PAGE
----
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Adjunctive Treatment with Rhodiola Crenulata in Patients with Chronic Obstructive Pulmonary Disease--A Randomized Placebo Controlled Double Blind Clinical Trial.

Chuang ML, Wu TC, Wang YT, Wang YC, Tsao TC, Wei JC, Chen CY, Lin IF - PLoS ONE (2015)

Bottom Line: Over the 12 weeks, RC was well tolerated, significantly reduced triceps skin thickness (Δ=-1 mm, p=.04), change of FEV1 (4.5%, p=.03), and improved workload (Δ=10%, p=.01); although there were no significant differences in these factors between the two groups.RC did not improve the six-minute walk test distance but significantly improved tidal breathing and ventilation efficiency, most likely through improvements in work rate.Further studies with a larger patient population are needed in order to confirm these findings.

View Article: PubMed Central - PubMed

Affiliation: Division of Pulmonary Medicine and Department of Critical Care Medicine, Chung Shan Medical University Hospital, Taichung, Taiwan; School of Medicine, Chung Shan Medical University, Taichung, Taiwan.

ABSTRACT

Unlabelled: Chronic obstructive pulmonary disease (COPD) is a low grade systemic inflammatory disease characterized by dyspnea and exercise intolerance even under standard therapy. Rhodiola crenulata (RC) has been shown to exert anti-inflammatory effects and to enhance exercise endurance, thereby having the potential to treat COPD. In this 12-week, randomized, double-blind, placebo-controlled clinical trial, 57 patients with stable moderate-to-severe COPD aged 70±8.8 years were given RC (250 mg twice/day) (n=38) or a placebo (250 mg twice/day) (n=19) in addition to their standard regimen. There were no significant differences in anthropometrics, quality of life, lung function, six-minute walk and incremental exercise tests between the two groups at enrollment. Over the 12 weeks, RC was well tolerated, significantly reduced triceps skin thickness (Δ=-1 mm, p=.04), change of FEV1 (4.5%, p=.03), and improved workload (Δ=10%, p=.01); although there were no significant differences in these factors between the two groups. However, there were significant between-group differences in tidal volume and ventilation-CO2-output ratio at peak exercise (both p=.05), which were significantly related to peak work rate (both p<.0001). RC tended to protect against acute exacerbation of COPD (p=.1) but not other measurements. RC did not improve the six-minute walk test distance but significantly improved tidal breathing and ventilation efficiency, most likely through improvements in work rate. Further studies with a larger patient population are needed in order to confirm these findings.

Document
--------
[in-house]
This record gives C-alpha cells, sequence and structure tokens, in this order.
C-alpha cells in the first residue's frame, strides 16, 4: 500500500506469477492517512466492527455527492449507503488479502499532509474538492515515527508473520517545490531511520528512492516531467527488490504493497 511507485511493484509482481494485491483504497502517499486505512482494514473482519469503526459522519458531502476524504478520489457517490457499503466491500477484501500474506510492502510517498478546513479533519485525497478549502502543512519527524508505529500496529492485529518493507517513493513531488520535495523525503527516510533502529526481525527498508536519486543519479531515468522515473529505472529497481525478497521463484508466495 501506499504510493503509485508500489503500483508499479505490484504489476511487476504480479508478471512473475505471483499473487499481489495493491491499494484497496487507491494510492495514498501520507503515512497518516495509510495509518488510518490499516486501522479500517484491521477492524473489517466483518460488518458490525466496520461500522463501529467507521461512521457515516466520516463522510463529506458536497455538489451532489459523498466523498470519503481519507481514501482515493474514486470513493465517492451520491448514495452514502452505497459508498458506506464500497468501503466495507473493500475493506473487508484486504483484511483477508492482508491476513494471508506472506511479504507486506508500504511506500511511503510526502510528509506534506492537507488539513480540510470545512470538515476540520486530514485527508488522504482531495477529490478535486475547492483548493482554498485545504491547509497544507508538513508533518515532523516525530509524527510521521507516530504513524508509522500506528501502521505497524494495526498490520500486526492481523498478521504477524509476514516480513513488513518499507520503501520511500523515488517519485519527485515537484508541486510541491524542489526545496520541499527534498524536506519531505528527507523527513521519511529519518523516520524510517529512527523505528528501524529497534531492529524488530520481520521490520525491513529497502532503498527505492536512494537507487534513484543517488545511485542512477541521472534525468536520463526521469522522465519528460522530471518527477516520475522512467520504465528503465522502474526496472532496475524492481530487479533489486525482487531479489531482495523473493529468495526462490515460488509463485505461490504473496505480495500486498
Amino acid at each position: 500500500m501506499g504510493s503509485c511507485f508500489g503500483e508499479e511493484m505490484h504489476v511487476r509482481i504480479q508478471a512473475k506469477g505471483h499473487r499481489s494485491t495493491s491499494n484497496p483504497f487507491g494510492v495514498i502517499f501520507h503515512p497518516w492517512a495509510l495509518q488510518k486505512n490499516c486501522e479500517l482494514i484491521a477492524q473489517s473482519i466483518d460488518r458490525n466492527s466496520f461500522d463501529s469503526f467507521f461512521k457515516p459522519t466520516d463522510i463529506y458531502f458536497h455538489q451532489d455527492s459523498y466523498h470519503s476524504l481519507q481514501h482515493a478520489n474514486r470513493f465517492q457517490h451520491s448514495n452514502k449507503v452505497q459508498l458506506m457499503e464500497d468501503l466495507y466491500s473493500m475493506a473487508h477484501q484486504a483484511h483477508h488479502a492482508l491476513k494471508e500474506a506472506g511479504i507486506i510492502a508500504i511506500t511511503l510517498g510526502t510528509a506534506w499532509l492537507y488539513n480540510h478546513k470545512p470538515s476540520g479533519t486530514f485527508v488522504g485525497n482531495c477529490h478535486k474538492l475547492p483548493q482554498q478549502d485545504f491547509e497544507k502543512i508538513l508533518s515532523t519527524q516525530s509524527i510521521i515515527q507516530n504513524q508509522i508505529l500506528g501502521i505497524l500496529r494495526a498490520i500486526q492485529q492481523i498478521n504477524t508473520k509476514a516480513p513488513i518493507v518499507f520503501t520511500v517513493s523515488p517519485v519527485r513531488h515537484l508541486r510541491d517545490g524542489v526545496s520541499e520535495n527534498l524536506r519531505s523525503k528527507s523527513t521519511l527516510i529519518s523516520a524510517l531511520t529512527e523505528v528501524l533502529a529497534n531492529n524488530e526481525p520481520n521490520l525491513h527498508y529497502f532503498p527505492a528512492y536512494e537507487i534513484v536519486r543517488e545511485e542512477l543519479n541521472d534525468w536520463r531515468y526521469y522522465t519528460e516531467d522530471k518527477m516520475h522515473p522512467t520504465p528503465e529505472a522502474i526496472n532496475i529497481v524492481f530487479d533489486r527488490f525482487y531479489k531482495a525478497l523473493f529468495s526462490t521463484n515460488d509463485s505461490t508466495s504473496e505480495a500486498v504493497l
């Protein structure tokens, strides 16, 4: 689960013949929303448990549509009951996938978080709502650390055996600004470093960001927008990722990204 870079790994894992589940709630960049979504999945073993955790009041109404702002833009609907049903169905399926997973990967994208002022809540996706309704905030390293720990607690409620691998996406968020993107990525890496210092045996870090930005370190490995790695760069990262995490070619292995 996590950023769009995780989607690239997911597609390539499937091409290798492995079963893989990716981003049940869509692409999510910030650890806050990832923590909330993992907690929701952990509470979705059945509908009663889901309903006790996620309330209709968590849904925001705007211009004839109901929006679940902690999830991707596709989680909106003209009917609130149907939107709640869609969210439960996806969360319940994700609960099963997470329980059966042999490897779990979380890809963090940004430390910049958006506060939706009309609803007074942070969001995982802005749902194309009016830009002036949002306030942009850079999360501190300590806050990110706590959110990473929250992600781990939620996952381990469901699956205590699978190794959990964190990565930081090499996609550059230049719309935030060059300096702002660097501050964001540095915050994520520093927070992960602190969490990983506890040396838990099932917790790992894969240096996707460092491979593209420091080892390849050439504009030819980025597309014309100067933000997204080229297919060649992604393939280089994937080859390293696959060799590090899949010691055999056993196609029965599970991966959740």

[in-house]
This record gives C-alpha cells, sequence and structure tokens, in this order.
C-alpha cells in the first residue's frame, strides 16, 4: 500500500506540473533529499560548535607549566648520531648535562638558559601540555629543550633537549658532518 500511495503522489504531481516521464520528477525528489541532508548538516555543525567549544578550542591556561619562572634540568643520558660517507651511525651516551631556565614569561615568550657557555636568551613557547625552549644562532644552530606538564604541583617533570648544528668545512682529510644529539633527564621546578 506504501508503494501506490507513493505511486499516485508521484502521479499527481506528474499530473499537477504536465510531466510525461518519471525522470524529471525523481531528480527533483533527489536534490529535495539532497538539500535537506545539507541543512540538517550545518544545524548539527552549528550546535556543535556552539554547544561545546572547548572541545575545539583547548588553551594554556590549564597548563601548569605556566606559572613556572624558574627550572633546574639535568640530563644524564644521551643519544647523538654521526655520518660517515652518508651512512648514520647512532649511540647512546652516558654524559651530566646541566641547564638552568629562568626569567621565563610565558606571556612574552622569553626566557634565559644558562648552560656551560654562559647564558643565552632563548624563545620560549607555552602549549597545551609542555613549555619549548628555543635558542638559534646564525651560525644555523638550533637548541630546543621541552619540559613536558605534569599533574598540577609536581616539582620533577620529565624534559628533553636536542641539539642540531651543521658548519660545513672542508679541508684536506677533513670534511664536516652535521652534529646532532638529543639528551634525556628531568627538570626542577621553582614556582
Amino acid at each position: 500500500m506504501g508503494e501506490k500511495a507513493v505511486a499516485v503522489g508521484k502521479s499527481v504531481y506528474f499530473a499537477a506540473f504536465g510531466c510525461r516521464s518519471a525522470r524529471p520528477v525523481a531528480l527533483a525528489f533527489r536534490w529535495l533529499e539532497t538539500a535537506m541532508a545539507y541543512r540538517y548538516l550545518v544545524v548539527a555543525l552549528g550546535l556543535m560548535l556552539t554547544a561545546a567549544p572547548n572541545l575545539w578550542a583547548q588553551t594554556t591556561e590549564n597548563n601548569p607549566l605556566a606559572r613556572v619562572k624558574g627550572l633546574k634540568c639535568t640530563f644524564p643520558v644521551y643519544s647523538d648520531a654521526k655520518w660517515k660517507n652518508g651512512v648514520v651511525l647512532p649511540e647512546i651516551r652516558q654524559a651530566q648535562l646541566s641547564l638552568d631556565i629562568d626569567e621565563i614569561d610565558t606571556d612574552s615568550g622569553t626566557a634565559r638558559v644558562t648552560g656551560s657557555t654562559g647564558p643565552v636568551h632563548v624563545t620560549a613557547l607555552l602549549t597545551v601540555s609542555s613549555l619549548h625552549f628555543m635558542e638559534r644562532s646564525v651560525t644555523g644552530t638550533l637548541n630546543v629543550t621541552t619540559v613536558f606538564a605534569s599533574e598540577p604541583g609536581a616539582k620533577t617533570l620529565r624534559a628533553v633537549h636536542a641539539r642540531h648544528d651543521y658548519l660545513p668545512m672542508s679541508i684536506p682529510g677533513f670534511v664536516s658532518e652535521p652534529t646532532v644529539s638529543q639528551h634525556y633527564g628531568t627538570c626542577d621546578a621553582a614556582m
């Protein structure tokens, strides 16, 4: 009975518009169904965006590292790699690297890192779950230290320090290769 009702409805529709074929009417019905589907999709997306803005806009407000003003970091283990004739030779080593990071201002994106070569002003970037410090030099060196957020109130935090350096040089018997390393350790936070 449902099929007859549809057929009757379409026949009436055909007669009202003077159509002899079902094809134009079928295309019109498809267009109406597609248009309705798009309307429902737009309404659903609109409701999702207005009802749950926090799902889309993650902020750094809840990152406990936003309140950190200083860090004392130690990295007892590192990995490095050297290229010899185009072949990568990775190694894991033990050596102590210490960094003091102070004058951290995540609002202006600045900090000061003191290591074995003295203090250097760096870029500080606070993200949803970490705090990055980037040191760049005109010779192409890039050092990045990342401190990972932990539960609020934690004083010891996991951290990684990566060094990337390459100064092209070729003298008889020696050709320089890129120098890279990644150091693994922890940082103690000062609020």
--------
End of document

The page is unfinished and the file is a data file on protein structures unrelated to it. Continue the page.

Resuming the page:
Trial registration: ClinicalTrials.gov number NCT02242461.

No MeSH data available.


Related in: MedlinePlus

Differences in the selected variables from the six-minute walk test between the Rhodiola crenulata group and placebo (PBO) group over the 12-week treatment period.*comparison within group: p < .05, comparisons between groups: all p >.05. Solid square symbol: baseline test of the study group, open square symbol: test at 12 weeks of the study group, solid circle symbol: baseline test of the placebo group, open circle symbol: test at 12 weeks of the placebo group, bars: standard error.
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pone.0128142.g002: Differences in the selected variables from the six-minute walk test between the Rhodiola crenulata group and placebo (PBO) group over the 12-week treatment period.*comparison within group: p < .05, comparisons between groups: all p >.05. Solid square symbol: baseline test of the study group, open square symbol: test at 12 weeks of the study group, solid circle symbol: baseline test of the placebo group, open circle symbol: test at 12 weeks of the placebo group, bars: standard error.

Mentions: Over the 12 weeks, RC did not improve 6MWD (Fig 2, Δ = -7.5 meters, p = .23), and there was no change in heart rate at the end of the 6MWT (Fig 2, Δ = -.4 b/min, p = .6). The placebo also did not improve 6MWD but significantly increased heart rate at the end of the 6MWT (Δ = 9 b/min, p = .03). There were no significant differences in 6MWD over the 12-week study period between the two groups (Fig 2, all p>.05).